In 2010 the Coalition Government set out plans for a Universal Credit (UC) to replace existing means-tested benefits and tax credits for people of working age. UC would, it claimed, cut through the complexity of the existing benefit system; ensure that work always paid; make it easier for people to get the help they need, when they need it; reduce administration costs; and bear down on fraud and error.
Seven years later, a number of issues have emerged for claimants. Although some of them may be teething problems, there is some concern that others may reflect more fundamental aspects of UC policy.
A shaky start
The entire programme was “reset” in early 2013, and the roll-out timetable has been pushed back several times. In 2016, DWP began rolling out the “Full Service” – the final digital version of UC, available for all claimant groups – using a “test and learn” approach where feedback informs the ongoing development. Roll-out is currently limited to five jobcentres a month but is due to accelerate in the second half of 2017, so that by next February, 65 more jobcentres each month will be operating the Full Service. Under the latest plans, Full Service roll-out would be complete by September 2018, and the remaining benefit and tax credit claimants would transfer to UC between July 2019 and March 2022 (although the OBR assumes a further six-month delay).
Changes made to key elements of the UC system
UC rates have been frozen and controversial cuts have been made to the “work allowances” – the amounts claimants can earn before their UC award begins to taper away. For most families, the 2p in the pound reduction in the taper rate from April 2017 will do little to offset losses from other cuts. UC is now expected to be less generous overall than existing “legacy” benefits and tax credits. The IFS estimated that UC will save the Government around £5 billion a year in the long run, although the May Government still put the total economic benefits at £7 billion a year. Other analysis suggests that around 1 million more children could be in poverty as a result of policy changes, compared with UC as originally designed. Pressure groups have called for reforms to UC to restore the original policy intent – including reversing the work allowance cuts – but costs would be considerable.
The impact on claimants in Full Service areas
Emerging evidence points to a number of problems for claimants in Full Service areas, including:
- financial hardship and distress caused by lengthy waits before the first payment of UC is received, compounded by the 7-day “waiting period” for which no benefit is paid;
- some, particularly vulnerable claimants, struggling to adapt to single, monthly payments in arrears;
- inflexible rules governing Alternative Payment Arrangements such as direct payment of rent to landlords;
- increases in rent arrears, with serious consequences not only for claimants but also for local authorities and housing providers, as a result of exposure to greater financial risk;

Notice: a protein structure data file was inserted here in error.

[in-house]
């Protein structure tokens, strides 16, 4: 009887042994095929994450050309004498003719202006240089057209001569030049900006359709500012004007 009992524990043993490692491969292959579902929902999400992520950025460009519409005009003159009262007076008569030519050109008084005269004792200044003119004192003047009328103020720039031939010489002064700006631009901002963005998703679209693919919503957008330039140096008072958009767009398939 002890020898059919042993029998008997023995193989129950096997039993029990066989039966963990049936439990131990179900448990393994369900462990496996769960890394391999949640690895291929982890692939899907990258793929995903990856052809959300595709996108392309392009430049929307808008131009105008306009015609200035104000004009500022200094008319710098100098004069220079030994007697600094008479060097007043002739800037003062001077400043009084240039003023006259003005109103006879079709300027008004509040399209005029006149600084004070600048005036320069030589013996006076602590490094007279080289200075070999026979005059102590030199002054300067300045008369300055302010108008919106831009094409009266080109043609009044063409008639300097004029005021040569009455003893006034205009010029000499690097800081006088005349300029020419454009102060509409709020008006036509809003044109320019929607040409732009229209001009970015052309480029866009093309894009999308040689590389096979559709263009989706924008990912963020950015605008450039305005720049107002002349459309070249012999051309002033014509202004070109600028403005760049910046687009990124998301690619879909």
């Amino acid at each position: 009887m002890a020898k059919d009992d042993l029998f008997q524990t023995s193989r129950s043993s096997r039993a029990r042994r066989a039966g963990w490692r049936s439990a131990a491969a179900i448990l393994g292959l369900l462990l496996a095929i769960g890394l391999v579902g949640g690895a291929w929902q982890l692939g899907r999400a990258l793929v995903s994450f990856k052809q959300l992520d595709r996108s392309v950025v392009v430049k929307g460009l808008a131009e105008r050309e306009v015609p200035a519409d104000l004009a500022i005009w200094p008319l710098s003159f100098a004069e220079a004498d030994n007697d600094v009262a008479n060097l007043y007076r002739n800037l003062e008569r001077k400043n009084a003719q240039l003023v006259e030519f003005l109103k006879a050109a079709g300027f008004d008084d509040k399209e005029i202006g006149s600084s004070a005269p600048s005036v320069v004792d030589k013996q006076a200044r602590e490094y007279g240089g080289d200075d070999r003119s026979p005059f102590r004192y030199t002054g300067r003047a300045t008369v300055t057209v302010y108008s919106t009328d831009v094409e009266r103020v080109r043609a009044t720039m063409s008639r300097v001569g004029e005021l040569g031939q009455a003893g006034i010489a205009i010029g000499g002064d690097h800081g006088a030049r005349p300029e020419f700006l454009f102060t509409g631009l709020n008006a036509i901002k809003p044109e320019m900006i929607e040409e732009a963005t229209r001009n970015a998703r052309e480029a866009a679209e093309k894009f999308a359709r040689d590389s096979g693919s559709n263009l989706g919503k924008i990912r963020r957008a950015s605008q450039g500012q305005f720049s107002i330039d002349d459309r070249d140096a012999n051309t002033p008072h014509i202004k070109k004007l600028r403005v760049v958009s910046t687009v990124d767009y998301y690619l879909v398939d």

- homeless claimants unable to get help with the full costs of emergency temporary accommodation.
- issues with registering and processing claims – e.g. online claims being rejected or “disappearing”, awards not including the housing element due to problems verifying rent payments;
- a lack of support from jobcentres for claimants without ready access
to a computer or with limited digital skills/capabilities;
- lengthy, repeated and expensive calls to the UC helpline to resolve problems;
- increasing demands on support and advice services from local authorities, housing associations and charities as a result of having
to assist UC claimants;
- insufficient funding from the DWP for local authorities and partner organisations providing “Universal Support”, such as budgeting advice;
- third parties facing difficulties resolving claimants’ problems due to the DWP’s insistence that the claimant must give explicit consent for an adviser to act on their behalf.
The Trussell Trust reports that food banks in Full Service areas have seen an increase in referrals of nearly 17% – more than double the national average.
Full steam ahead for the Full Service?
In March, the Chair of the Work and Pensions Committee, Frank Field, claimed the Government had its “head in the sand” over emerging problems with Universal Credit. In light of the “near unanimous set of concerns” voiced by stakeholders in evidence to the Committee’s inquiry into UC and the planned acceleration of Full Service roll-out, he wrote to Ministers again on 27 April stating that the practical operation of UC should be an urgent priority for the DWP. The Scottish Government has gone further, calling for a complete and immediate halt to the roll-out of the Full Service in Scotland to resolve problems with its implementation.
This article is part of Key Issues 2017 – a series of briefings on the topics that will take centre stage in UK and international politics in the new Parliament. More Key Issues posts will be published on this blog throughout June, subscribe via the homepage to get instant alerts. You can also read more Commons Library research on benefits policy.
“Universal credit may be coming, but it is clear that it is hamstrung by severe funding, policy design and practical problems. Its revolutionary promises have long faded. We now face the very real prospect of a large, single – and flawed – means test bearing down on working-age families. We are running out of time to avert a crash landing.”
Alison Garnham, Child Poverty Action Group Chief Executive, April 2017
“We will not call a halt to the [Full Service] roll-out, because it would be unfair and wrong to deprive people in Scotland or elsewhere of the advantages that the universal credit system brings. We continue to work on improving processes and accelerating delivery…”
Damian Hinds, Minister for Employment, 27 March 2017